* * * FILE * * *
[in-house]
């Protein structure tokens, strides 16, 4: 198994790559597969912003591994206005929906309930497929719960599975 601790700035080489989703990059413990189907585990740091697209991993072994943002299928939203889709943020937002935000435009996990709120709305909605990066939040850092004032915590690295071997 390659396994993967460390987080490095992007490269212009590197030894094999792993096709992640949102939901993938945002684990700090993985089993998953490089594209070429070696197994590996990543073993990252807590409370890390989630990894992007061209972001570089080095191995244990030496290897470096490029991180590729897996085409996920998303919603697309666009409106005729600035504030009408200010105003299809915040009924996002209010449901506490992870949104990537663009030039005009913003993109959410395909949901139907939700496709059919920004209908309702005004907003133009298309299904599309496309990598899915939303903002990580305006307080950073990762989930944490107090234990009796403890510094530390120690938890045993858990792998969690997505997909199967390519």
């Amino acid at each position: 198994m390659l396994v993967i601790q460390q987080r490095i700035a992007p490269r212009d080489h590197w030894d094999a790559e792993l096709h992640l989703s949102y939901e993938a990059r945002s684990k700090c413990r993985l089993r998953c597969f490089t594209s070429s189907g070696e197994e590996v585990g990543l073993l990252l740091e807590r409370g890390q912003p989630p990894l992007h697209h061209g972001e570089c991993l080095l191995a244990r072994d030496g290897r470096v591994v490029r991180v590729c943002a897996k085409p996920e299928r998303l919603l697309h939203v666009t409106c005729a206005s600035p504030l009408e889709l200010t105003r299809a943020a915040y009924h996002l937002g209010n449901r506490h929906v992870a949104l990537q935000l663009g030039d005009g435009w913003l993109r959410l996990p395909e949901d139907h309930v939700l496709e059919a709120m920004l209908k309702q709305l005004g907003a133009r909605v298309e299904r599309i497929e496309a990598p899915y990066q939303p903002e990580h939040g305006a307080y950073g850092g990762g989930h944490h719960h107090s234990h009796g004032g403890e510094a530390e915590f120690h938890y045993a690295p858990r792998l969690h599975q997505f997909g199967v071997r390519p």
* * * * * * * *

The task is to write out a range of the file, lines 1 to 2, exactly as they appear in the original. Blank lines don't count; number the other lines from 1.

[in-house]
């Protein structure tokens, strides 16, 4: 198994790559597969912003591994206005929906309930497929719960599975 601790700035080489989703990059413990189907585990740091697209991993072994943002299928939203889709943020937002935000435009996990709120709305909605990066939040850092004032915590690295071997 390659396994993967460390987080490095992007490269212009590197030894094999792993096709992640949102939901993938945002684990700090993985089993998953490089594209070429070696197994590996990543073993990252807590409370890390989630990894992007061209972001570089080095191995244990030496290897470096490029991180590729897996085409996920998303919603697309666009409106005729600035504030009408200010105003299809915040009924996002209010449901506490992870949104990537663009030039005009913003993109959410395909949901139907939700496709059919920004209908309702005004907003133009298309299904599309496309990598899915939303903002990580305006307080950073990762989930944490107090234990009796403890510094530390120690938890045993858990792998969690997505997909199967390519």